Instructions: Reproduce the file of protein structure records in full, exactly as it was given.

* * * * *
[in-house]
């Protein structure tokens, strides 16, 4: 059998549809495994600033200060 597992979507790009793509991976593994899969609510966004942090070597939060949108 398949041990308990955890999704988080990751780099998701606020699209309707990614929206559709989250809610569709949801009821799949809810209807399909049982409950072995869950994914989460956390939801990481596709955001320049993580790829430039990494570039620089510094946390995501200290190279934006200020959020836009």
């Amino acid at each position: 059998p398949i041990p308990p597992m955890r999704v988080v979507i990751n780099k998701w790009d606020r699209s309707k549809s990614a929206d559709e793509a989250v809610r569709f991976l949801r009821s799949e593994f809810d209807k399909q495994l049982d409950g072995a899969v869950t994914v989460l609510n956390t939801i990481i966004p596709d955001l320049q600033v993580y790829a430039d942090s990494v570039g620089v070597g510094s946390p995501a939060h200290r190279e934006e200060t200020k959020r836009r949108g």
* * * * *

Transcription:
[in-house]
């Protein structure tokens, strides 16, 4: 059998549809495994600033200060 597992979507790009793509991976593994899969609510966004942090070597939060949108 398949041990308990955890999704988080990751780099998701606020699209309707990614929206559709989250809610569709949801009821799949809810209807399909049982409950072995869950994914989460956390939801990481596709955001320049993580790829430039990494570039620089510094946390995501200290190279934006200020959020836009």
């Amino acid at each position: 059998p398949i041990p308990p597992m955890r999704v988080v979507i990751n780099k998701w790009d606020r699209s309707k549809s990614a929206d559709e793509a989250v809610r569709f991976l949801r009821s799949e593994f809810d209807k399909q495994l049982d409950g072995a899969v869950t994914v989460l609510n956390t939801i990481i966004p596709d955001l320049q600033v993580y790829a430039d942090s990494v570039g620089v070597g510094s946390p995501a939060h200290r190279e934006e200060t200020k959020r836009r949108g």